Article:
By: Susan Bloom
Celebrating its 20th anniversary this year, Denver International Airport (DIA) is a wonder of modern aviation design and construction. Built when the city’s original Stapleton International Airport exceeded its design capacity and considered the newest commercial airport in the United States, the 53-square-mile DIA, located 25 miles from downtown Denver, hosts 53 million passengers annually (and can accommodate nearly twice that many when fully expanded to its master plan) and boasts 35,000 employees. And since upgrading the lighting in a number of its parking garage facilities with beneficial LED technology, the airport is honoring its commitment to being one of the most sustainable aviation facilities in operation.
“DIA is proud to be one of the most environmentally responsible airports in the world,” said Heath Montgomery, DIA spokesperson. “Among other activities, we collect and recycle deicing fluid, preventing large quantities of this fluid from entering our waterways. We also house four solar arrays, the second largest configuration of these at any U.S. airport. So we’re committed to investing in sustainability.”
In 2014, however, a new strategic plan for DIA had the airport investing even more in sustainable products and practices as an organizational goal and value.
“The plan involved making our runways and parking facilities brighter for pilots and passengers alike,” Mongomery explained. On the ‘land side,’ this included the upgrade of more than 5,400 outdated lighting fixtures in the multitier parking garage modules on the east and west sides of the airport, each of which contained thousands of parking spaces.
“LED lighting has really come to the forefront in aviation—LED runway lights are standard now, for example and all of our teams had been looking at this technology for a while,” Montgomery said. Specifically, DIA desired an LED solution to replace the garages’ 177W high-pressure sodium fixtures, “which created a darker effect with a yellowish tint and didn’t provide even lighting at the floor level,” he said.
As a city entity, DIA issued an RFP in spring 2014 and ultimately selected a team that involved products from Eaton’s Cooper Lighting business, distribution and management support from the Denver branch of Gexpro (a division of Rexel), and installation support from electrical contractor Dynelectric Colorado in nearby Lakewood.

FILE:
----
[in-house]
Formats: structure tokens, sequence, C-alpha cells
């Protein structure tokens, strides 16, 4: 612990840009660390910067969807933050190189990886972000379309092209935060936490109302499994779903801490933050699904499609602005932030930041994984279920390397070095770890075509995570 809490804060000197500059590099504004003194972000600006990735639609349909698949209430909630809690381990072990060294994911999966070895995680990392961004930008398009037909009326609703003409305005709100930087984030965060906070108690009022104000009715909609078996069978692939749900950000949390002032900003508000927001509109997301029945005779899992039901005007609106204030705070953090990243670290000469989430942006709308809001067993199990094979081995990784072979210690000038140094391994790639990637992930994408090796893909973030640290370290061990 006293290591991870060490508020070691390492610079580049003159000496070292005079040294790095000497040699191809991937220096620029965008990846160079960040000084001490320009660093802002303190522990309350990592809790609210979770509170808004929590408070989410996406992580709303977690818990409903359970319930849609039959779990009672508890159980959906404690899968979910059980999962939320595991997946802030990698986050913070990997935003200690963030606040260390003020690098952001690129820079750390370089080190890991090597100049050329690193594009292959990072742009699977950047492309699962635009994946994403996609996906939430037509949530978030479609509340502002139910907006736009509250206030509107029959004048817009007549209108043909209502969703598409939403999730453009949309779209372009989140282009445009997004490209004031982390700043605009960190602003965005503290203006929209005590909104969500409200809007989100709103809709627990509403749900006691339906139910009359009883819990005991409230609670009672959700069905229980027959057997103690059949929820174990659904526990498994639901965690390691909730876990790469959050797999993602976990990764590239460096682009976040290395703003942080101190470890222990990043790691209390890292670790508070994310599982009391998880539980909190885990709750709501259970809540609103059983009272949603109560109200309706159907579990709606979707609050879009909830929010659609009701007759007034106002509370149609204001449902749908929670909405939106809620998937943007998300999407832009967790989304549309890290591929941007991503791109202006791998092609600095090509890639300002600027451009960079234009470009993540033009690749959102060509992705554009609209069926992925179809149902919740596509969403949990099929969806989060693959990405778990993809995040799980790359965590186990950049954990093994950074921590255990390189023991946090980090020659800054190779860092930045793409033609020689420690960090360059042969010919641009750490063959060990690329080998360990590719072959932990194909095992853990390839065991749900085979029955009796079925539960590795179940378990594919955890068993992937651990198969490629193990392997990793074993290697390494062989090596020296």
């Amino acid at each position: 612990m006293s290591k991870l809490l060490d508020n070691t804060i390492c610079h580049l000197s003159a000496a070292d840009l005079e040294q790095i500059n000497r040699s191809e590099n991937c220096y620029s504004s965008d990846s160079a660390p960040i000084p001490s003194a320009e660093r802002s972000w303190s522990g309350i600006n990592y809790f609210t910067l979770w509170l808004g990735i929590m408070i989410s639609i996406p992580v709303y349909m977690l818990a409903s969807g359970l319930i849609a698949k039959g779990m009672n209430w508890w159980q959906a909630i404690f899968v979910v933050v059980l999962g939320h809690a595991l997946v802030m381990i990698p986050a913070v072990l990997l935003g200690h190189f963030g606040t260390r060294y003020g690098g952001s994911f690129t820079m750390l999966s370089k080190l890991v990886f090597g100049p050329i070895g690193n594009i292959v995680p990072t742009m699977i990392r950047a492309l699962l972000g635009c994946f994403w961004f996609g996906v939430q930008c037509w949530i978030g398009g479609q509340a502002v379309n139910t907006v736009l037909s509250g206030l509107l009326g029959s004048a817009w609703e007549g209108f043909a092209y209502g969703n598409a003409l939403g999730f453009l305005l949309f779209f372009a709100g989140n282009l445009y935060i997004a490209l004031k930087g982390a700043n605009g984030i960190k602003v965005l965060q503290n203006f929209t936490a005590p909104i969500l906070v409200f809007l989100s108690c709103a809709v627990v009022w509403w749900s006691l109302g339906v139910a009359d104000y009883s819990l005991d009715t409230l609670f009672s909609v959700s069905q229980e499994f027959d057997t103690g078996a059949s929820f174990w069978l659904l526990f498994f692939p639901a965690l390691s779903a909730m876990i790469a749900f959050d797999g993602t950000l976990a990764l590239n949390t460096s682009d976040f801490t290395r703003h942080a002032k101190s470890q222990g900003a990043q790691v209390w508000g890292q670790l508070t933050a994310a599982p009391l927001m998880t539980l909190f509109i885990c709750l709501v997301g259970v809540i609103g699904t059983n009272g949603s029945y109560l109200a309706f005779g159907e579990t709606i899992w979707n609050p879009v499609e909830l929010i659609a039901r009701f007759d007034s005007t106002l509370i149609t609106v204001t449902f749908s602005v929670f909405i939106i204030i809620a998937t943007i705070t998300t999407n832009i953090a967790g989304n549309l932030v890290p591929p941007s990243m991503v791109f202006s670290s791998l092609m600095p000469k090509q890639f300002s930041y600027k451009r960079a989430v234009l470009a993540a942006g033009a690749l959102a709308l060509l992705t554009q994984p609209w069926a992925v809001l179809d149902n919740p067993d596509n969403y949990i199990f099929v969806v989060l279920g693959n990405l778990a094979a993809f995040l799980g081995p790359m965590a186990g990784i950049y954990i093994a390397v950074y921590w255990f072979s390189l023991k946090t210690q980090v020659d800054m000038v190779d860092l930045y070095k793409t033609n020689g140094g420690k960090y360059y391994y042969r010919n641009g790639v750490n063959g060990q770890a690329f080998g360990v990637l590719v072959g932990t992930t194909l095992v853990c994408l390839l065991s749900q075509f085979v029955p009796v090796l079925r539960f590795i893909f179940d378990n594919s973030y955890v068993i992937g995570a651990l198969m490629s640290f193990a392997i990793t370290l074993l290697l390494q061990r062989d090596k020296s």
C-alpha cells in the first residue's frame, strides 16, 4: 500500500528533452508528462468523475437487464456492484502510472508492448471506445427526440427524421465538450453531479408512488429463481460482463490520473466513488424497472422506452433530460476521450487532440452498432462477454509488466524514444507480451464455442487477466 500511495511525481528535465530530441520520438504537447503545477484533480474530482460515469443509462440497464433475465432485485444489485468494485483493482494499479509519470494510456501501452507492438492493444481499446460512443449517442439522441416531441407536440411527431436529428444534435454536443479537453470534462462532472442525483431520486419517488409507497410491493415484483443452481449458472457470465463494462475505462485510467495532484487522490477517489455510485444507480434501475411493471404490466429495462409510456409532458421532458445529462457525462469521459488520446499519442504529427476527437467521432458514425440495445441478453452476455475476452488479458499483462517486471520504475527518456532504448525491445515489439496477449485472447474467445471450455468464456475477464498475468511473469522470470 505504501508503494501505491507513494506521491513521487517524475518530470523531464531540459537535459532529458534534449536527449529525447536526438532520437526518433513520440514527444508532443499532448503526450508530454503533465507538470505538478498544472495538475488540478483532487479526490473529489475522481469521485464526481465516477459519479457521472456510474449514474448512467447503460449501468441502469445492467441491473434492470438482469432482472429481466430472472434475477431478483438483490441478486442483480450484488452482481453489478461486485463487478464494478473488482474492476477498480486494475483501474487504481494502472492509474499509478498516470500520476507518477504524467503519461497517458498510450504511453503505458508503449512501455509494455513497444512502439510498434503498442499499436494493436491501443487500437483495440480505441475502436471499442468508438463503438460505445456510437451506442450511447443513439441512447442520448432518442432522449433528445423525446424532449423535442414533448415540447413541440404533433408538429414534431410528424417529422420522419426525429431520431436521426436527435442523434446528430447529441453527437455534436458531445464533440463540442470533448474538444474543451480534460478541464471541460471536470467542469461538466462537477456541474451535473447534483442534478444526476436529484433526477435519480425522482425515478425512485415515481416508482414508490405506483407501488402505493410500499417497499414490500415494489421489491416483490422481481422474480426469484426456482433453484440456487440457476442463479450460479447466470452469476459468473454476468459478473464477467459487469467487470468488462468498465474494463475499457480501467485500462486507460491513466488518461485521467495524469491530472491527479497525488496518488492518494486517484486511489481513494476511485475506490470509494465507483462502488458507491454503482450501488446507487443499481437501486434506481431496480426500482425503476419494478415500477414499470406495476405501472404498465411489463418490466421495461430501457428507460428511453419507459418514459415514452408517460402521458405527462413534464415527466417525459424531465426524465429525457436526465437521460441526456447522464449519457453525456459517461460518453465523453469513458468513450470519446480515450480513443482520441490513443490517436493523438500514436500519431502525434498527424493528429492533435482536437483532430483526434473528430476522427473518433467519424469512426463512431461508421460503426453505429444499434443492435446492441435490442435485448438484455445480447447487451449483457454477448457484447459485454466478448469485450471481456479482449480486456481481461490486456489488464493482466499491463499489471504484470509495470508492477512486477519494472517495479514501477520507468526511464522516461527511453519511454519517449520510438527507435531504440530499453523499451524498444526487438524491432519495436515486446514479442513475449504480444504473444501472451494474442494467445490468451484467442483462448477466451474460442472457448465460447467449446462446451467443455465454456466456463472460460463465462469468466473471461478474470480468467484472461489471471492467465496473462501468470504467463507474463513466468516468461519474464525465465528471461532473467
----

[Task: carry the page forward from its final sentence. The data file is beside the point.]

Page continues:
Commencing in May 2014, the garage upgrade featured the conversion of nearly 5,000 high-pressure sodium (HPS) fixtures to 51W, DesignLights Consortium (DLC)-listed McGraw-Edison Valet LED fixtures, which delivered a more than 70% reduction in energy compared to the previous technology. Additionally, more than 700 73W Valet fixtures were used to upgrade 250W and 150W HPS products, while 27W Valet products replaced 115W metal halide surface mounted downlights.
“Like many HPS installations, the garages had a low CRI and looked dim,” said Gexpro Branch Manager Earl Celich of the initial look and feel of the space. “We helped with the upgrade design, offering a range of LED products for the DIA team to consider that would meet the airport’s specifications. This project required a small business enterprise to stage and store materials, which we’ve done for over a decade, so we also worked together with Dynelectric to manage that entity to provide the service we both needed.”
Completed in mid-January 2015 and resulting in overall energy savings of more than 45%, the upgrade will help the airport to save nearly $327,000 annually or $6.5 million over the expected 20-year life of the products.
The conversion is also estimated to reduce annual energy consumption by more than 3.4 million kWh per year (or 68 million kWh over 20 years), an annual carbon reduction that’s equivalent to the electricity used by 356 homes or the removal of 544 cars from U.S. roads each year. The long-lasting fixtures will also enable additional maintenance savings with fewer lamp replacements, reducing labor and materials costs, and qualify the airport for an over $600,000-plus rebate from its local utility.
“Retrofitting with new LEDs was much more cost-effective for us than maintaining our old products and will save us hundreds of thousands of dollars a year in energy alone,” said Montgomery. “The whiter nature of the LEDs distinguishes colors better, produces more even illumination, enhances safety and improves visibility for drivers, reduces maintenance costs and concerns, and will last us for another 20 years—as long as we’ve been in business to date. We’re pleased with the results and think our passengers are too.”
“The look and feel of the garages is definitely brighter, cleaner, and whiter,” agreed Celich, who praised the team at Dynelectric for their diligent installation services as well as partner Eaton’s
Cooper Lighting, “which got us a large quantity of fixtures on a tight schedule.”
“The ROI in parking garages makes LED upgrades in these applications a no-brainer,” Celich said. “The fact that everyone’s not doing it is shocking.”
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